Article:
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Asian Art Museum

San Francisco Mayor Lee Unveils New Logo & Vision at SF’s Asian Art Museum

Asian Art Museum

San Francisco Mayor Lee Unveils New Logo & Vision at SF’s Asian Art Museum

SAN FRANCISCO, September 29, 2011 — The Asian Art Museum introduced a new look and artistic vision Tuesday morning, as San Francisco Mayor Edwin Lee joined museum director Jay Xu to unveil the museum’s new brand and logo that aims to engage a broader audience and spark connections across cultures and through time. The museum’s new look represents a bold step forward, as the museum repositions itself as a place for all to experience Asian art and culture from a new perspective, not simply through the presentation of art objects, but by delivering art experiences that spark new creativity and thinking.

Mayor Lee, Jay Xu, and Anthony Sun, Chair of the Asian Art Commission and Asian Art Museum Foundation, opened a bright red curtain to reveal the logo, developed by international branding consultants Wolff Olins. In introducing the branding, Director Jay Xu emphasized that, “The Asian Art Museum is for all people.” The logo, an inverted “A” accompanied by the word “Asian,” also references the mathematical symbol that denotes “for all.

Mayor Lee enthusiastically supported the museum’s new vision, and said, “San Francisco is a very special city, welcoming visitors from all over the world. We say to our visitors, ‘If you want a great experience, go to the Asian Art Museum.’ The Asian has great appeal for our international visitors, and especially here in our Civic Center area, inviting a greater audience to experience all the wonderful things the Asian has to offer.

Director Jay Xu described the museum’s new vision to act as a catalyst for engaging audiences in discussion and creativity, adding a contemporary dimension to exhibitions of traditional artworks that help audiences connect art to every aspect of their lives. He described how for the first time in its history the Asian will “craft a contemporary art program that makes new connections between masterpieces from our own collection and contemporary art, with concrete, active dialogue between art of the past and art of today.”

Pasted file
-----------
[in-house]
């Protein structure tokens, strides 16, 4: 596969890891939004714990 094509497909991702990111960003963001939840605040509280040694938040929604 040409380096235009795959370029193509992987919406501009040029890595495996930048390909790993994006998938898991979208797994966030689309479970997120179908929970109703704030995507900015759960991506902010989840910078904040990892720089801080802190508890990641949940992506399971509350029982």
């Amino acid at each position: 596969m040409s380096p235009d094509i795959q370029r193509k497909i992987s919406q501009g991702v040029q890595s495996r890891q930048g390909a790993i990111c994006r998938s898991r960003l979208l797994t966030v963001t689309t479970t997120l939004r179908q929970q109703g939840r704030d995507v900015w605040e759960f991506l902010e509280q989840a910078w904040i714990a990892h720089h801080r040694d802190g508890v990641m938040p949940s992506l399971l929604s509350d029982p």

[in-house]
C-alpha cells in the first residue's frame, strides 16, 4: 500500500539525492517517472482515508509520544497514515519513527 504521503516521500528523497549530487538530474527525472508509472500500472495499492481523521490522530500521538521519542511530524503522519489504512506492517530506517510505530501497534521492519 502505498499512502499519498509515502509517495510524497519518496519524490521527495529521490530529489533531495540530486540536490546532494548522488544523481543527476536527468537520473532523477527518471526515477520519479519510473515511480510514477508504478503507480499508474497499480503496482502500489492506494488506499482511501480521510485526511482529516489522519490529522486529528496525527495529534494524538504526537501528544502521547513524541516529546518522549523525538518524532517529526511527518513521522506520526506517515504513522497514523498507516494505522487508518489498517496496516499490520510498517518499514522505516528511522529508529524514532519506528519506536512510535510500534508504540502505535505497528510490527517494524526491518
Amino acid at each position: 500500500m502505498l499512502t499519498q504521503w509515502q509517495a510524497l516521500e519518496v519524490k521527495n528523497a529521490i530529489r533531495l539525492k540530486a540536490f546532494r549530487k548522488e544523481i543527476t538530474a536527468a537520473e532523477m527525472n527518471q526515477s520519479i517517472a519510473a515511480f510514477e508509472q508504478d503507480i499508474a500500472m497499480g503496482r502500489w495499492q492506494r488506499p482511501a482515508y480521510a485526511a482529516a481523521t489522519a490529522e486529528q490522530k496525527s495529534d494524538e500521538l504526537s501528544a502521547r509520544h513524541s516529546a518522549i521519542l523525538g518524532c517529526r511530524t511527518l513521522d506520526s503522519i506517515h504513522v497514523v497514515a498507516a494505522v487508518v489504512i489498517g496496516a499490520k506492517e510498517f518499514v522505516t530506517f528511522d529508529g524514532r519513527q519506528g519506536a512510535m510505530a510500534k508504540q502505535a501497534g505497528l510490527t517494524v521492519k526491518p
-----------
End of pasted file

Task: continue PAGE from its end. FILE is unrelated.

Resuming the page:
Introducing the program was Bay Area artist and Pixar animator Sanjay Patel, whose upcoming collaboration at the museum this fall perfectly illustrates the energy and vitality of the museum’s shift in focus, as it invites artists and audiences to actively engage with its world-renowned collection and innovative exhibitions. Associate Curator of South Asian Art Qamar Adamjee spoke about the upcoming exhibition “Maharaja: The Splendor of India’s Royal Courts” (opening October 21) and how the objects and ideas presented in the exhibition led the museum to invite Patel to respond by creating his own installation in the museum’s galleries. Patel’s installation, titled “Demons and Dudes with ‘Staches: Indian Avatars by Sanjay Patel,” opens in the galleries this November 11.

Akiko Yamazaki, President of the Asian Art Museum Foundation, introduced Nick O’Flaherty, Strategy Director of Wolff Olins, developer of the new branding, who described his work with the Asian as “a dream project.” He said that the design process considered “how visitors look to museums to provide a platform for discussion and interaction. The depths of the offerings of this museum show how it really can be a life-changing experience.”

Also present for the unveiling were San Francisco Supervisors David Chiu, Carmen Chu, and Eric Mar; Protocol Chief Charlotte Shultz; San Francisco Arts Commission President P. J. Johnston; Museum Board members and other representatives of City departments, nonprofit organizations, and numerous media outlets.

About the Asian Art Museum

The Asian Art Museum—Chong-Moon Lee Center for Asian Art and Culture is one of San Francisco’s premier arts institutions and home to a world-renown collection of more than 18,000 Asian art treasures spanning 6,000 years of history. Through rich art experiences, centered on historic and contemporary artworks, the Asian Art Museum unlocks the past for visitors, bringing it to life, while serving as a catalyst for new art, new creativity, and new thinking. The Asian Art Museum is located at 200 Larkin Street, San Francisco.